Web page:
While he was saying these things to them, suddenly a leader of the synagogue came in and knelt before him, saying, “My daughter has just died; but come and lay your hand on her, and she will live.” And Jesus got up and followed him, with his disciples. Then suddenly a woman who had been suffering from hemorrhages for twelve years came up behind him and touched the fringe of his cloak, for she said to herself, “If I only touch his cloak, I will be made well.”
Jesus turned, and seeing her he said, “Take heart, daughter; your faith has made you well.” And instantly the woman was made well. When Jesus came to the leader’s house and saw the flute players and the crowd making a commotion, he said, “Go away; for the girl is not dead but sleeping.” And they laughed at him. But when the crowd had been put outside, he went in and took her by the hand, and the girl got up. And the report of this spread throughout that district.
New Revised Standard Version, copyright 1989, by the National Council of the Churches of Christ in the United States of America. Used by permission. All rights reserved. USCCB approved.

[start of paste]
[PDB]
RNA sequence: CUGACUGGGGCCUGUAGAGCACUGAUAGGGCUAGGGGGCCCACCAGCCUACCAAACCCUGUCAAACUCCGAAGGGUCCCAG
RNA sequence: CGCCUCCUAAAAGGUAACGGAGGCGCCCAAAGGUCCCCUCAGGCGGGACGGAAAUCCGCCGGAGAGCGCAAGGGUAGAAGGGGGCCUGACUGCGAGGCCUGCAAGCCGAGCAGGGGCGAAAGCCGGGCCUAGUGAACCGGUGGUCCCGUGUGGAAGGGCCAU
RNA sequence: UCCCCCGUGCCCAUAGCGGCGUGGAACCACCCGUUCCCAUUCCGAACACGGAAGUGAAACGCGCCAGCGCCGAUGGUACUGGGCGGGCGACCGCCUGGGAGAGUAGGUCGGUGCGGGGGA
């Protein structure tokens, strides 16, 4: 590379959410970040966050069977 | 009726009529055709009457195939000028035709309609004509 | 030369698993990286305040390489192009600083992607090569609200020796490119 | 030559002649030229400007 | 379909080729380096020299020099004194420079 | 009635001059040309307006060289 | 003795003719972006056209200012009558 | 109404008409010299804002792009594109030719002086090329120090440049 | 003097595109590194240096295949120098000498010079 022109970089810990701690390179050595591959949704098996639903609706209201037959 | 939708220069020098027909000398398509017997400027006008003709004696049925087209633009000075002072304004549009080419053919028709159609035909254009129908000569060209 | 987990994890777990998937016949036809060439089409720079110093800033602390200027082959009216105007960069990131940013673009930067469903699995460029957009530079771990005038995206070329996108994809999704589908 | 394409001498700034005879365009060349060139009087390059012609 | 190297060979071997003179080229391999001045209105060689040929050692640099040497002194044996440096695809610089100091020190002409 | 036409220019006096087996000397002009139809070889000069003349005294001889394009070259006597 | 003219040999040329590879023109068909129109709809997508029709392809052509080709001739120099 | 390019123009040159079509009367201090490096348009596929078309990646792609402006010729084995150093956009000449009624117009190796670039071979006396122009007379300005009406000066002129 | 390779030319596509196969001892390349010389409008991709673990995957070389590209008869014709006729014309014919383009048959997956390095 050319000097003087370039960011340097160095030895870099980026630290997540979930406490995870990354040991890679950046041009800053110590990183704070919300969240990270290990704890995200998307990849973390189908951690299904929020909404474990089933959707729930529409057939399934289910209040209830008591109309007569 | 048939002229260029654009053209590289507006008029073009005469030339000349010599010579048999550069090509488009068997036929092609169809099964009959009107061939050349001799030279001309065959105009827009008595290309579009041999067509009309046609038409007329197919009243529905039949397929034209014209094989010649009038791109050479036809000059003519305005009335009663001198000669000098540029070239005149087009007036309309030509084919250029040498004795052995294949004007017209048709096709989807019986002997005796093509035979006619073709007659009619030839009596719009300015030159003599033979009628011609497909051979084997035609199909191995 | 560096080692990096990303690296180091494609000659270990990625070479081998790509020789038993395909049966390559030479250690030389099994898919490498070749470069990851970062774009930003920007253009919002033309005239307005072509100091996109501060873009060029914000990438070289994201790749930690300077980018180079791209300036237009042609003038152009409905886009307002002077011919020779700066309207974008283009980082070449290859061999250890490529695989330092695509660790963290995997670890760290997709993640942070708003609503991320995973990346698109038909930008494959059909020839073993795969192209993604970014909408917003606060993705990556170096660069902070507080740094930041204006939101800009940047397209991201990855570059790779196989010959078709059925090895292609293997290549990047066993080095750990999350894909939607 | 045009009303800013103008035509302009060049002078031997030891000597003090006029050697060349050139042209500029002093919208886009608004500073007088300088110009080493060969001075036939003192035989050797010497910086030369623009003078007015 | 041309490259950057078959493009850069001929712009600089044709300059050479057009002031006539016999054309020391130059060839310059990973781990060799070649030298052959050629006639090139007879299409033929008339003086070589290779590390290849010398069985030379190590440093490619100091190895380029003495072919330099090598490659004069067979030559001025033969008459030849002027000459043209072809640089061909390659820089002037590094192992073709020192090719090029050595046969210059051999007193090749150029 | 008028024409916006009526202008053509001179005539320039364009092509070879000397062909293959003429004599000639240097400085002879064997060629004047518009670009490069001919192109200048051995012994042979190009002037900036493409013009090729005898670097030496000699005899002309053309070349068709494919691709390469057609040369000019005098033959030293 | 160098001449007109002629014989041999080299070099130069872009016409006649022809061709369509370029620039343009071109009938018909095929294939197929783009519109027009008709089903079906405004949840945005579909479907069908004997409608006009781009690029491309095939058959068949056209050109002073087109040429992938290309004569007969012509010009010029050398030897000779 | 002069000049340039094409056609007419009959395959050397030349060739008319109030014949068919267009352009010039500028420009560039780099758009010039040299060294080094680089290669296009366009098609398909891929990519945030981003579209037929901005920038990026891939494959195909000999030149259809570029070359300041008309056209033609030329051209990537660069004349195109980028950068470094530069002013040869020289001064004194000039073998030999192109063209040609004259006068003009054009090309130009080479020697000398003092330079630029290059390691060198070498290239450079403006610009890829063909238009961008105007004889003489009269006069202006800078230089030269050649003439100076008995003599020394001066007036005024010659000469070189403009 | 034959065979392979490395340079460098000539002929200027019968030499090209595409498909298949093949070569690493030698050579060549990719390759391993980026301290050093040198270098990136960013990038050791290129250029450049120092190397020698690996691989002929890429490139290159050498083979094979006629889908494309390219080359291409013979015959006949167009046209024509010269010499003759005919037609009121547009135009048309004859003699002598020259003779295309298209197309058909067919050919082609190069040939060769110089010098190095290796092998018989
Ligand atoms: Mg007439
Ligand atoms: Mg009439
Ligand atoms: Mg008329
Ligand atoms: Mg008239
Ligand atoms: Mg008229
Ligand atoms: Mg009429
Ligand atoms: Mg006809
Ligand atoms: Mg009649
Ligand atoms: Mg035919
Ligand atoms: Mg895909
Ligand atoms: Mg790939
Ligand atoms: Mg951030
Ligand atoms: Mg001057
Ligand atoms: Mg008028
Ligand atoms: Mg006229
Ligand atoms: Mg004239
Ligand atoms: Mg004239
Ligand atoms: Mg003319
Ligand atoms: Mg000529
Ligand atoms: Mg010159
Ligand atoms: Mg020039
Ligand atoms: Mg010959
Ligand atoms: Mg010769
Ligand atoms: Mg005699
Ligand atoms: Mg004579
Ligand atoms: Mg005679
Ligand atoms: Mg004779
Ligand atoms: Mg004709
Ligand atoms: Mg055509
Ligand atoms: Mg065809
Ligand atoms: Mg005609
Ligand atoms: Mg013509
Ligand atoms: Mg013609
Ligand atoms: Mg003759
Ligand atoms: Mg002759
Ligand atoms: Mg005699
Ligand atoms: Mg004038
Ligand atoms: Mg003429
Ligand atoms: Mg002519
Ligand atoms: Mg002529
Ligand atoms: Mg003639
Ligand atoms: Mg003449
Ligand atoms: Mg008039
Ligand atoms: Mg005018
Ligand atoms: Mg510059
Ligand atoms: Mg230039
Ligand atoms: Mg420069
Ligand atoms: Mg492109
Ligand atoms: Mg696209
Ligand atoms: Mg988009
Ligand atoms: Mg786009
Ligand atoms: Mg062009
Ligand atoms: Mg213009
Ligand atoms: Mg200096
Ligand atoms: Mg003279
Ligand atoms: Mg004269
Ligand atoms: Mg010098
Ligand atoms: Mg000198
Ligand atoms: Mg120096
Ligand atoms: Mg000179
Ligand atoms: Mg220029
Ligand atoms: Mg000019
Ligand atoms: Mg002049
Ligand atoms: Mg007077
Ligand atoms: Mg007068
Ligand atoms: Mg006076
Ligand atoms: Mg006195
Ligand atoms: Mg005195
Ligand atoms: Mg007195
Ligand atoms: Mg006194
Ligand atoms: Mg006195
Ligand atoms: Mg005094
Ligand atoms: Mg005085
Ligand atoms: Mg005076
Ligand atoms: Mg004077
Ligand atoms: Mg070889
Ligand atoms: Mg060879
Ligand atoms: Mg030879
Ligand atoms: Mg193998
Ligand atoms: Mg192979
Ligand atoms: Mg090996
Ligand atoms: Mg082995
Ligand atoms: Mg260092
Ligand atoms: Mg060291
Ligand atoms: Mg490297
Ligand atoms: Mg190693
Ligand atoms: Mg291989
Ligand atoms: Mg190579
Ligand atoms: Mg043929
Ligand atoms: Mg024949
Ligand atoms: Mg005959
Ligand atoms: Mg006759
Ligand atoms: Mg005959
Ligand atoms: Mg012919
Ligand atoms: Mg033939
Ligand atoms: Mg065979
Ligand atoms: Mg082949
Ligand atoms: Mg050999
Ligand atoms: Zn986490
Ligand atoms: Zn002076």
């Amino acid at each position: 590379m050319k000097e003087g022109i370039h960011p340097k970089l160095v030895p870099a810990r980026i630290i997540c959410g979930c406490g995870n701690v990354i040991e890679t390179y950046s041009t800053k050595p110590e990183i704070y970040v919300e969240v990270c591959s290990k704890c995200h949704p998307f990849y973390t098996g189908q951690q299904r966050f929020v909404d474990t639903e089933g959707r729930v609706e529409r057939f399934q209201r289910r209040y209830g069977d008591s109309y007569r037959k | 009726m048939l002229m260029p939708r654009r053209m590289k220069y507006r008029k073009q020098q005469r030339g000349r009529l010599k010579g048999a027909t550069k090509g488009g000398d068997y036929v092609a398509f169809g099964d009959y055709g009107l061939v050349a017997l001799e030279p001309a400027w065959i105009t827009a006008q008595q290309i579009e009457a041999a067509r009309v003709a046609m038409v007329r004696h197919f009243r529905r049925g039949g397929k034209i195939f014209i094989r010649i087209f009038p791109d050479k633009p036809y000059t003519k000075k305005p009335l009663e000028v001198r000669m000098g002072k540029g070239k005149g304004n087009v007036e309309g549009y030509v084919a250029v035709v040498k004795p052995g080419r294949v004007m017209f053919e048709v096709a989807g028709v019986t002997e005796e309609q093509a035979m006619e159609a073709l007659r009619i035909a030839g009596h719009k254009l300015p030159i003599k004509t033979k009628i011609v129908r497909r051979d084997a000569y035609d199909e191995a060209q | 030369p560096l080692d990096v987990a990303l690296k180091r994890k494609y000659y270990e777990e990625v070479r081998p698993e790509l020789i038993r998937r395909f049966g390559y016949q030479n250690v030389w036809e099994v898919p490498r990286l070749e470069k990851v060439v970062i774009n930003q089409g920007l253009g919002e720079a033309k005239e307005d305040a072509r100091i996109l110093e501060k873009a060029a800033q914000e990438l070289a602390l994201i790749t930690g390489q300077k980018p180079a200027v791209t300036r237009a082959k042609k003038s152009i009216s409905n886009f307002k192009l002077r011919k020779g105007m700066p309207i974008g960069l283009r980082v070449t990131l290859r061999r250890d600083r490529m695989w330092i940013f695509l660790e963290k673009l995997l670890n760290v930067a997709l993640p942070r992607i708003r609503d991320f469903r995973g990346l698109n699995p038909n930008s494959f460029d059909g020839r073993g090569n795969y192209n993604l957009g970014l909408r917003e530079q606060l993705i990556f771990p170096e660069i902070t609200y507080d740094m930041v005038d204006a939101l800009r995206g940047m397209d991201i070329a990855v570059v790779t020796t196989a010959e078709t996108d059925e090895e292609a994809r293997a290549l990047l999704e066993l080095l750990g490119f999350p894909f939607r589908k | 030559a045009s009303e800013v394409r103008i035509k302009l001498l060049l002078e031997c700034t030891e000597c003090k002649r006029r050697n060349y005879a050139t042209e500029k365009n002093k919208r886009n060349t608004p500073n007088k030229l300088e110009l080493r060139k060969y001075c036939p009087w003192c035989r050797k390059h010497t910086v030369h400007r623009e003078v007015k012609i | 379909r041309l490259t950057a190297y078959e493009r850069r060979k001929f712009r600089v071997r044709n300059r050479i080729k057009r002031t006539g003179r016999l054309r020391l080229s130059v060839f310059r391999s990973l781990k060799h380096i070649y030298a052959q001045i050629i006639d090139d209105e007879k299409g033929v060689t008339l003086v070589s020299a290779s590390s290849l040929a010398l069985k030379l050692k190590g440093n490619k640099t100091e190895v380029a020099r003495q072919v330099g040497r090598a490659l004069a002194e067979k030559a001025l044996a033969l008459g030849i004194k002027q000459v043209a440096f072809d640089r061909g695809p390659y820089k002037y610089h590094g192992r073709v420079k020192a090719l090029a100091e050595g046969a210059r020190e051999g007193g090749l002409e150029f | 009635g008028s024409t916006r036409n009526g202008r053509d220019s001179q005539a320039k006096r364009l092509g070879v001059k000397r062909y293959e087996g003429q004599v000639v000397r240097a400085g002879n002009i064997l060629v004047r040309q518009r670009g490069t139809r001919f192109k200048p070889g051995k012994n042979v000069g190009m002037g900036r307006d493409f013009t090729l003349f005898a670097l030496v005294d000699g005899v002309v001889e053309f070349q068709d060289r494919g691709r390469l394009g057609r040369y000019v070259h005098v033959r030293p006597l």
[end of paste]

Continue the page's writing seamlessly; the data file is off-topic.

One of our favorite bands came to town late this spring after canceling their last show here. My wife and I had seats just above the floor, and we spotted some friends standing near the stage just before the show started.
They came over to share that they’d just talked with the head of security. He related to them that the fluorescent markings on the floor just inches in front of us were indicators of where the band would walk amongst the crowd during part of the show.
Needless to say, we were giddy with excitement.
As I reflect on our anticipation and eventual face-to-face encounter with “rock-star royalty,” I nearly blush at the thought of the woman from today’s Gospel, whose faith was so powerful that she might have “rushed the stage,” if only to graze the tassel of Jesus’s cloak.
If I were to reach towards Jesus today, what would I want him to know?
—Corey Quinn is the president of De Smet Jesuit High School in St. Louis.
At land’s end, end of tether
where the sea turns in sleep
and my spirit fails and runs
landward, seaward, askelter
I pray you
this hireling heart
turn your face to me
– winged, majestic, angelic –
my prayer goest up –
show me your face, O God!
—Daniel Berrigan, SJ